Ever since I was sixteen, I’ve spent inordinate amounts of time online. It started with BBSes though I eventually graduated to the Internet. When online dating services were getting going, I tried them out extensively as did a lot of my friends. Despite this, not a single person in my circle married somebody that they met on an online dating service. Of The Big Four girls in my history, only one did I meet through any matching service and neither of us had on our profiles that we were looking for significant others. On its face, online dating seems to be the most logical way to pair off that there is. You (usually) get to see a picture and get to know a little bit about them before you meet. When you do meet, you’re both ostensibly have the same goal in mind. So why is it that despite all this, it so rarely seems to pan out?

A lot of people are under the impression that it’s because only screwed up people use dating services. Even back in the old day that simply wasn’t true. The selection of girls that I met from online dating services was actually not all that different from ones I would have met anyway. Others point to the gender disparity with men using the services in much higher numbers than women. It’s true that forces a lot more work on the guys part competing with other guys and ladies filtering through a substantial number of responses… but the thing is that even once you get past that point, it still seems never to actually work out. Why?

  1. Pressure. After a series of disappointments, I set up a rule where I had to try to set up a meeting with someone before no more than a week or three emails had passed. The main reason for this was that if there’s too much build-up, the meeting is bound to disappoint. The better the pre-meeting goes, the rockier the net-to-life transition. The more you know about them before you meet, the harder the meeting is. The correlation was about linear. Expectations get raised beyond the realistic when things have gone well before the meeting. You have this vision of what they will be like and they won’t ever match it. Not always because the vision is unrealistic, even. Sometimes they’re not worse in person, they’re just different.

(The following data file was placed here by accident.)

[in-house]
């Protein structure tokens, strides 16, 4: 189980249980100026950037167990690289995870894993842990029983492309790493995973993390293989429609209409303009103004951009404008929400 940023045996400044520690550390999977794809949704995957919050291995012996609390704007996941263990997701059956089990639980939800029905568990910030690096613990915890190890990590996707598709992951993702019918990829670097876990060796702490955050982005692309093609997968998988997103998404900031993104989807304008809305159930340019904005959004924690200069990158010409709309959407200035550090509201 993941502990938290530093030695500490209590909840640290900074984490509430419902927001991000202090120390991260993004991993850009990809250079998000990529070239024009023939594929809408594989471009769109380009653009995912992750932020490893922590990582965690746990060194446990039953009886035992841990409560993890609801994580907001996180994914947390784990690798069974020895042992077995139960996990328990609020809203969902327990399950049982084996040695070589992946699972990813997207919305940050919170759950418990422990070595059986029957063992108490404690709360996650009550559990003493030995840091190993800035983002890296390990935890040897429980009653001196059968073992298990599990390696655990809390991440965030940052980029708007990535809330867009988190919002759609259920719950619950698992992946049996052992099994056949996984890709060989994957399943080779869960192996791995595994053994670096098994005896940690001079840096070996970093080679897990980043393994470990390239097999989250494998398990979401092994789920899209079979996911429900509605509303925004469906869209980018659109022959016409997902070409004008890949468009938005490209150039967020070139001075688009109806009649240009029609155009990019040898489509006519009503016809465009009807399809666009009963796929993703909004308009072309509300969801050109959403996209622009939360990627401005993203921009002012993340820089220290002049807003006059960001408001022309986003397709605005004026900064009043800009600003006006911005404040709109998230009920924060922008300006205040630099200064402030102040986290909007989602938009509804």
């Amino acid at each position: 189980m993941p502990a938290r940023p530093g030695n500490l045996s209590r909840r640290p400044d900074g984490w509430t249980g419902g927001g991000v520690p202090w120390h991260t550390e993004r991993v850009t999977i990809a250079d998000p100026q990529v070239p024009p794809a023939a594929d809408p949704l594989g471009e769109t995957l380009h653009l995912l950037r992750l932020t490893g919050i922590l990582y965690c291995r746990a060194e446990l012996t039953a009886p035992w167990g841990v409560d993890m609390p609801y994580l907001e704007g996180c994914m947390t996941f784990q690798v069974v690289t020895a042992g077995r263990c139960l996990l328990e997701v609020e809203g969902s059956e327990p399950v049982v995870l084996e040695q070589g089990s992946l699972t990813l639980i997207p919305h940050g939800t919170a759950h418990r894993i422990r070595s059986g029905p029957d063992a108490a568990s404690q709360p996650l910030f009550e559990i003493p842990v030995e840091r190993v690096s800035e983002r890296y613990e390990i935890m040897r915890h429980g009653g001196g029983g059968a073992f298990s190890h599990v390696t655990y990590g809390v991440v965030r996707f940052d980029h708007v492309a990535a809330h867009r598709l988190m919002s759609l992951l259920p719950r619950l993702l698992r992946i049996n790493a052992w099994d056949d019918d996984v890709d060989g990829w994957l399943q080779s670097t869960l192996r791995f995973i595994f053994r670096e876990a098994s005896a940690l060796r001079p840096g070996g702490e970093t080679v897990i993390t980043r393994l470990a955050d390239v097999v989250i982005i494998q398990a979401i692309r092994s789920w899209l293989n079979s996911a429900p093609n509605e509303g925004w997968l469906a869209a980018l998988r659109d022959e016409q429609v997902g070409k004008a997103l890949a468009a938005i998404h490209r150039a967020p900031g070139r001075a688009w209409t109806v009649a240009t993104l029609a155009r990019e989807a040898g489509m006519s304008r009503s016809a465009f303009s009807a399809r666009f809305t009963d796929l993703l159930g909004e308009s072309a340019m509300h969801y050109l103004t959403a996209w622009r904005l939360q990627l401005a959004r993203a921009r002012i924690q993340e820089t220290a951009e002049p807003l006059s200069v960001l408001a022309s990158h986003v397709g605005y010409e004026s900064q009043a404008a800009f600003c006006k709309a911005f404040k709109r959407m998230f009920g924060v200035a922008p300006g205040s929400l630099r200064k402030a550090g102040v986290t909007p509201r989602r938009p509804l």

2. Mannerisms and presence. We are more than a profile-and-pic. We are more than we can write on a profile or in even in a blog. We are more than our picture. We are a hundred thousand little things that we do that have the potential to endear or agitate someone. There are so many little subtle things that affect how it is that someone comes across to us. We make all sorts of assumptions as to how they think they will be and then when they’re not that way at all we won’t even be able to easily explain why. “I… uhhh… expected more of a nightly way about her” was how I described one. Nightly? What the hell does that mean? I’m a pretty articulate guy and I still can’t entirely explain it without resorting to comparisons with other girls I know. Not even comparisons like “She’s more ______ than the last girl I dated” but more “She’s more like Girl A than Girl B even though her profile and actual personality is more like Girl B.”
  3. Raised standards. I know that I did this and I think a lot of guys do and maybe girls, too. Oddly, I think that we raise our standards when in a situation expressly designed to meet somebody. Particularly when we have someone to compare this person to. As guys glide through profiles, we see a lot of attractive girls that are out of our league. We’re naturally drawn to contact them first. With the limited information you have, the picture becomes a lot more important. Here are all of these quite attractive girls (and as a guy, those are definitely the ones that you notice the most) and they’re looking for a guy! and you’re a guy!! So you set your sites higher. You try to present yourself as being more impressive than you are so that they might meet you. Then of course they’re disappointed. Meanwhile, had you met the same exact selection in the office place, you would more naturally have gravitated towards people of your own stature if only because they’re the ones that smile at you from behind the receptionist desk while the hot girl at the copy station doesn’t even know you’re alive. Generally speaking, you have a better assessment of “How likely is it that a girl that looks like that would pair with a guy like me.” Lastly, you also don’t have the 100,000 little mannerisms to endear you to them, so you go with what you know, which is the picture, which expresses mostly more conventional beauty.
  4. Intellectualizing attraction. When you meet someone explicitly in order to pair off, you’re looking very deeply at this person from the start. You’re looking at every potential pitfall. Everything they want from life that is the slightest bit incompatible with what you want. You’re asking from the get-go, “Is this something that I want to devote time and energy into making this permanent?” I think in more natural pairings there is a lot more of a mystery about whether or not the other person is thinking in that context and how. With online dating, you’ve established a lot of that. You’re put in the position of deciding whether you want to fall for this person rather than simply doing so. It turns a lot of it into more of an intellectual exercise. I think a lot of people are more likely to find problems early on from an intellectual analysis than the emotional experience that unfolds when it’s entirely personal.